We propose to investigate nuclear shapes and shape coexistence in neutron-deficient rare earth nuclei below the N=82 shell closure at the ISOLDE facility by employing Coulomb excitation of Nd, Sm, Gd, and Dy beams from the REX accelerator and the Miniball experiment. Nuclear shapes are expected to change rapidly in this region of the nuclear chart. The measurement of electric quadrupole moments of excited states and the transition rates between them serves as a stringent test of theoretical models and effective nucleon-nucleon interactions.

  6. Energy from nuclear fission(*

    Directory of Open Access Journals (Sweden)

    Ripani M.

    2015-01-01

    Full Text Available The main features of nuclear fission as physical phenomenon will be revisited, emphasizing its peculiarities with respect to other nuclear reactions. Some basic concepts underlying the operation of nuclear reactors and the main types of reactors will be illustrated, including fast reactors, showing the most important differences among them. The nuclear cycle and radioactive-nuclear-waste production will be also discussed, along with the perspectives offered by next generation nuclear assemblies being proposed. The current situation of nuclear power in the world, its role in reducing carbon emission and the available resources will be briefly illustrated.

  7. [Chilean nuclear policy].

    Science.gov (United States)

    Bobadilla, E

    1996-06-01

    This official document is statement of the President of the Chilean Nuclear Energy Commission, Dr. Eduardo Bobadilla, about the nuclear policy of the Chilean State, Thanks to the international policy adopted by presidents Aylwin (1990-1994) and his successor Frei Ruiz Tagle (1994-), a nuclear development plan, protected by the Chilean entrance to the nuclear weapons non proliferation treaty and Tlatelolco Denuclearization treaty, has started. Chile will be able to develop without interference, an autonomous nuclear electrical system and other pacific uses of nuclear energy. Chile also supports a new international treaty to ban nuclear weapon tests.

  8. IAEA nuclear security program

    Energy Technology Data Exchange (ETDEWEB)

    Ek, D. [International Atomic Energy Agency, Vienna (Austria)

    2006-07-01

    Although nuclear security is a State responsibility, it is nevertheless an international concern, as the consequences of a nuclear security incident would have worldwide impact. These concerns have resulted in the development of numerous international instruments on nuclear security since the terrorist events in the USA on September 11, 2001. The IAEA Office of Nuclear Security has been charged to assist Member States to improvement their nuclear security and to meet the intent of these international obligations in order to ensure a cohesive thread of nuclear security protects the global community. The programs underway and planned by the Office of Nuclear Security will be discussed in this paper. (author)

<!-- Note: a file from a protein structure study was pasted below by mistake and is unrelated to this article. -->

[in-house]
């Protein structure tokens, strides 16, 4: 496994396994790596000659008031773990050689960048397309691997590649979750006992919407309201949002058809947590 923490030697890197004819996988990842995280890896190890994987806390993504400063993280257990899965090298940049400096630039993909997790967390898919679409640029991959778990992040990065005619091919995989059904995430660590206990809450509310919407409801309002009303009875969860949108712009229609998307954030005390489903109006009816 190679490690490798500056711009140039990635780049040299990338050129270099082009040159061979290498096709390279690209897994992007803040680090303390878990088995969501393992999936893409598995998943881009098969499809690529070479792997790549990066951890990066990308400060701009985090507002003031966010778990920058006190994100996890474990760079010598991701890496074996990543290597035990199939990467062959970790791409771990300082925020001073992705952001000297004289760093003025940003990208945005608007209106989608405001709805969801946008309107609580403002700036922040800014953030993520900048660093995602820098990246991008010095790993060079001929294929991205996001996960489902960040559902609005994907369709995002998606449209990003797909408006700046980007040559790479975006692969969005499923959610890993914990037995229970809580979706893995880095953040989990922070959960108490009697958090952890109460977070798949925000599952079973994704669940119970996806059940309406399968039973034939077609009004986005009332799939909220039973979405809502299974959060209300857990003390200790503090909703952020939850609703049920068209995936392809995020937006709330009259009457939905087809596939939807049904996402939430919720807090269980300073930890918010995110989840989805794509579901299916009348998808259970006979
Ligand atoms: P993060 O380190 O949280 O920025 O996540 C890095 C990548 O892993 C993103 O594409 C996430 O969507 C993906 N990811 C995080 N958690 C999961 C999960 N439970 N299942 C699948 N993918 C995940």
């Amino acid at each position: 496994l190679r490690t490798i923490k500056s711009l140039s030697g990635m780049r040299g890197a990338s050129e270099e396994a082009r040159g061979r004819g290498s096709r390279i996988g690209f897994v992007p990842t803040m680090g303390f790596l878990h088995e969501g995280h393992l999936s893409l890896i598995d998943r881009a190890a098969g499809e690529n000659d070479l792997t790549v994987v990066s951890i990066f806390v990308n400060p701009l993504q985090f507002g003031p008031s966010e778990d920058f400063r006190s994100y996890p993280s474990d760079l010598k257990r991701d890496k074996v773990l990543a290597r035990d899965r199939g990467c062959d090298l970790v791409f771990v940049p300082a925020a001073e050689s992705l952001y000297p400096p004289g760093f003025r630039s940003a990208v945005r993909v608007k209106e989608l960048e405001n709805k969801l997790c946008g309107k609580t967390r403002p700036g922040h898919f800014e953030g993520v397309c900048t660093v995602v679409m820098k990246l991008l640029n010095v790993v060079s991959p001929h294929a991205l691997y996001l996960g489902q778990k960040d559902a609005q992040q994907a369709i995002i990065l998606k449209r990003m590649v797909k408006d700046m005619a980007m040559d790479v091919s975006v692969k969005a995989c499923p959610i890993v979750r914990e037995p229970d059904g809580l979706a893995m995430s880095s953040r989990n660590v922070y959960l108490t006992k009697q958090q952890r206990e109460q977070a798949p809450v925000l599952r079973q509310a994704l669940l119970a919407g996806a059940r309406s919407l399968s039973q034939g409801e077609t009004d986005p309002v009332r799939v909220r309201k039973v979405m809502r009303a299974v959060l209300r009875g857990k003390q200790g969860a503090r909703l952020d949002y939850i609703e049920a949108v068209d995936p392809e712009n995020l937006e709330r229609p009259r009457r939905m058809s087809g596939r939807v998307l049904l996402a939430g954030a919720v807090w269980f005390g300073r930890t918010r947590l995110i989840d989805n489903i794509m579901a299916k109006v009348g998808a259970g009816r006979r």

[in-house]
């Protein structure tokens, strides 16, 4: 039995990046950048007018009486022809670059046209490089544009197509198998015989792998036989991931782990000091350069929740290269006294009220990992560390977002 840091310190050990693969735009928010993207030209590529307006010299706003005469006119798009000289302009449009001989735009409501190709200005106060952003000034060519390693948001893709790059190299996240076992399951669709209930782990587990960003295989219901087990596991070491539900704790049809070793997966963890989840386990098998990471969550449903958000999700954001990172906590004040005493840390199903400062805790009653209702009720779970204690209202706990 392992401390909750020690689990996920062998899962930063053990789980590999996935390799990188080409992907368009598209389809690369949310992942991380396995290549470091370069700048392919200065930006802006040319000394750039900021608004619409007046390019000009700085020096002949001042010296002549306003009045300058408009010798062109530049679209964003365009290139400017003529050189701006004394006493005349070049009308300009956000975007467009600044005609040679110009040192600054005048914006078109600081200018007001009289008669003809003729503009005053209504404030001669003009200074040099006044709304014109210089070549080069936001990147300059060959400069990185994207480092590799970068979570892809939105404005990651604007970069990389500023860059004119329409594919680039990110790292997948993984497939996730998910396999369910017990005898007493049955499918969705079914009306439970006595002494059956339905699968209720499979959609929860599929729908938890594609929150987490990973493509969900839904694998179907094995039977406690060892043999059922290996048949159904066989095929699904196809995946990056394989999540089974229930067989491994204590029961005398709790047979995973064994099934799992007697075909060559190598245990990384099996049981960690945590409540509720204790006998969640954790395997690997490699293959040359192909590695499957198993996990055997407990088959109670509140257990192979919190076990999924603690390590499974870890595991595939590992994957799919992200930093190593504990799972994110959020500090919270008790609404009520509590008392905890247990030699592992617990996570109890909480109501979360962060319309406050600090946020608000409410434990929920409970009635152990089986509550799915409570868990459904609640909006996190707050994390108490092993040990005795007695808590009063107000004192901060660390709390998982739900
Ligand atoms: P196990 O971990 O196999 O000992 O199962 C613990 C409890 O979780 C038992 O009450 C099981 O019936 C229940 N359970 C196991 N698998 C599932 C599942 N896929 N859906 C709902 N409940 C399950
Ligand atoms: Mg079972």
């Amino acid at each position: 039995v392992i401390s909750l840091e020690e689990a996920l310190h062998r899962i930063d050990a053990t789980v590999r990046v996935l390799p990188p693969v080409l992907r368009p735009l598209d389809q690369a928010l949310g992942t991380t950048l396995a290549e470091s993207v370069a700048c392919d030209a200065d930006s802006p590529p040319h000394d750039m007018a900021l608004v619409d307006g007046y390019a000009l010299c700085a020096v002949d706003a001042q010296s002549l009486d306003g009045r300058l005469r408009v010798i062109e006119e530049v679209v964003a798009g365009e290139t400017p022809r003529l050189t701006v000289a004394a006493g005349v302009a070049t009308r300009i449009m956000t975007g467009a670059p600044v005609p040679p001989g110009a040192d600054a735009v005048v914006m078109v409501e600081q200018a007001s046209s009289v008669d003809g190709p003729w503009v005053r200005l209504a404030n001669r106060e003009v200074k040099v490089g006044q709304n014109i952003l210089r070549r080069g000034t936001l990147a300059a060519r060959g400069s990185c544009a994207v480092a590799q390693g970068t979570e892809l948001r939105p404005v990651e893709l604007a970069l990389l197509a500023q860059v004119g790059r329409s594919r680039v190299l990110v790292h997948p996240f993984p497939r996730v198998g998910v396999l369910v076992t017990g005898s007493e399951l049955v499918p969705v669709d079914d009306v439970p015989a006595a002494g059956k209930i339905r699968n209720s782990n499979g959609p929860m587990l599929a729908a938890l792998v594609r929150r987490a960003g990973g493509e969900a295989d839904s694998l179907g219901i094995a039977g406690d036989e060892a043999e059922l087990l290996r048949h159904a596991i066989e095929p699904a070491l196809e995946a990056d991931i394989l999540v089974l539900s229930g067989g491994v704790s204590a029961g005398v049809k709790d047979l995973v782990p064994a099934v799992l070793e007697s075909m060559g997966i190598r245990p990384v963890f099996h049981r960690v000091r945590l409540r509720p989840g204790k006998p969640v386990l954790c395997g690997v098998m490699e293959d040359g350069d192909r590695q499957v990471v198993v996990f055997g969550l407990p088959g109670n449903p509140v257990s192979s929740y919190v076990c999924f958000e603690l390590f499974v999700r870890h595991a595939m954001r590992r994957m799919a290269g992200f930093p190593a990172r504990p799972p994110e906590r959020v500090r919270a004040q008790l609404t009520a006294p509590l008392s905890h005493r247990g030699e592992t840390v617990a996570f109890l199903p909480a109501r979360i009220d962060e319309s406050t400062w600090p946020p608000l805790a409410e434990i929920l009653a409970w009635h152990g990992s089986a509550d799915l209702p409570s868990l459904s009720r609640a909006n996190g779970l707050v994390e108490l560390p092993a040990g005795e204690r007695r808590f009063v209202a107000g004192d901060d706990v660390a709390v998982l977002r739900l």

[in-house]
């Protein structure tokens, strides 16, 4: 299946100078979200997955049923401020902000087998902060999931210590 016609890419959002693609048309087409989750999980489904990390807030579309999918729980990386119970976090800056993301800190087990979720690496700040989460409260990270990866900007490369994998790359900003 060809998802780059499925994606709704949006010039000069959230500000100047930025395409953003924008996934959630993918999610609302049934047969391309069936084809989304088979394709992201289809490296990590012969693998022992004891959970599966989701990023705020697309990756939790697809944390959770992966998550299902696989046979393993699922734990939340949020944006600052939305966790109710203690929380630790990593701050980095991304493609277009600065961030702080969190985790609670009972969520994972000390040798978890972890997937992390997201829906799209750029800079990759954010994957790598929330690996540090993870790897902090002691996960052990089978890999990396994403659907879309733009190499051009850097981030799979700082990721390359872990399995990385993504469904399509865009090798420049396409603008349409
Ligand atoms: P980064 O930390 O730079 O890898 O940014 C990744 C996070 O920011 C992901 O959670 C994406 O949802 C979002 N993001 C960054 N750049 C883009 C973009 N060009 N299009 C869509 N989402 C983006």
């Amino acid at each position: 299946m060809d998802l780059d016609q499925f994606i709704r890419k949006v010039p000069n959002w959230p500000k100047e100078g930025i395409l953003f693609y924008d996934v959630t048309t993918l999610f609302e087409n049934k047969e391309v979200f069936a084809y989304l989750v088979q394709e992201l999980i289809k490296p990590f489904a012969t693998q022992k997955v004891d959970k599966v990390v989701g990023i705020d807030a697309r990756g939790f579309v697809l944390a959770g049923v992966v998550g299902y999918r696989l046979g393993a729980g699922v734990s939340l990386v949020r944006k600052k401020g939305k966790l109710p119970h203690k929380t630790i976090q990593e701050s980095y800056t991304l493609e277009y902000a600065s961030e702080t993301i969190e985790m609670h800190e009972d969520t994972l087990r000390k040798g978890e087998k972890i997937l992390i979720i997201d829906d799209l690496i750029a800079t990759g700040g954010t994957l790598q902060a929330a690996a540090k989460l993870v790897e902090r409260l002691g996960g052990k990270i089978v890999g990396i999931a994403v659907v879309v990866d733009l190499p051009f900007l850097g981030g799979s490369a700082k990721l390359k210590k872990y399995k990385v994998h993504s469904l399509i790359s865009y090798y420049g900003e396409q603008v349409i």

9. Summaries of FY 1992 research in nuclear physics

    Energy Technology Data Exchange (ETDEWEB)

    1993-07-01

    This report summarizes the research projects supported by the Division of Nuclear Physics in the Office of High Energy and Nuclear Physics during FY 1992. This Division is a component of the Office of Energy Research and provides about 85% of the funding for nuclear physics research in the United States. The objectives of the Nuclear Physics Program are two-fold: (1) to understand the interactions and structures of atomic nuclei and nuclear matter and the fundamental forces of nature as manifested in nuclear matter and (2) to foster application of this knowledge to other sciences and technical disciplines. These summaries are intended to provide a convenient guide for those interested in the research supported by the Division of Nuclear Physics. We remind the readers that this compilation is just an overview of the Nuclear Physics Program. What we attempt to portray correctly is the breadth of the program and level of activity in the field of nuclear physics research as well as the new capabilities and directions that continually alter the public face of the nuclear sciences. We hope that the limitations of space, constraints of fon-nat, and rigors of editing have not extinguished the excitement of the science as it was originally portrayed.

  10. Nuclear energy data 2005

    CERN Document Server

    Publishing, OECD

    2005-01-01

    This 2005 edition of Nuclear Energy Data, the OECD Nuclear Energy Agency's annual compilation of essential statistics on nuclear energy in OECD countries, offers a projection horizon lengthened to 2025 for the first time.  It presents the reader with a comprehensive overview on the status and trends in nuclear electricity generation in OECD countries and in the various sectors of the nuclear fuel cycle.

  11. Soliton-like states of the pion field in nuclear matter

    Energy Technology Data Exchange (ETDEWEB)

    Kurilkin, N.N.; Mishustin, I.N.; Khodel' , V.A.

    1982-07-01

    The Weinberg nonlinear Lagrangian is used to demonstrate the possibility that soliton-like clusters of the pion field exist in nuclear matter. These clusters are multipion coherent states which interact strongly with the surrounding nuclear matter. The stability of these states with respect to various decay channels, in particular, decay into separate pions, is studied. The properties of these pionic solitons and their relation to the parameters of the spectrum of linear pion excitations in nuclear matter are discussed.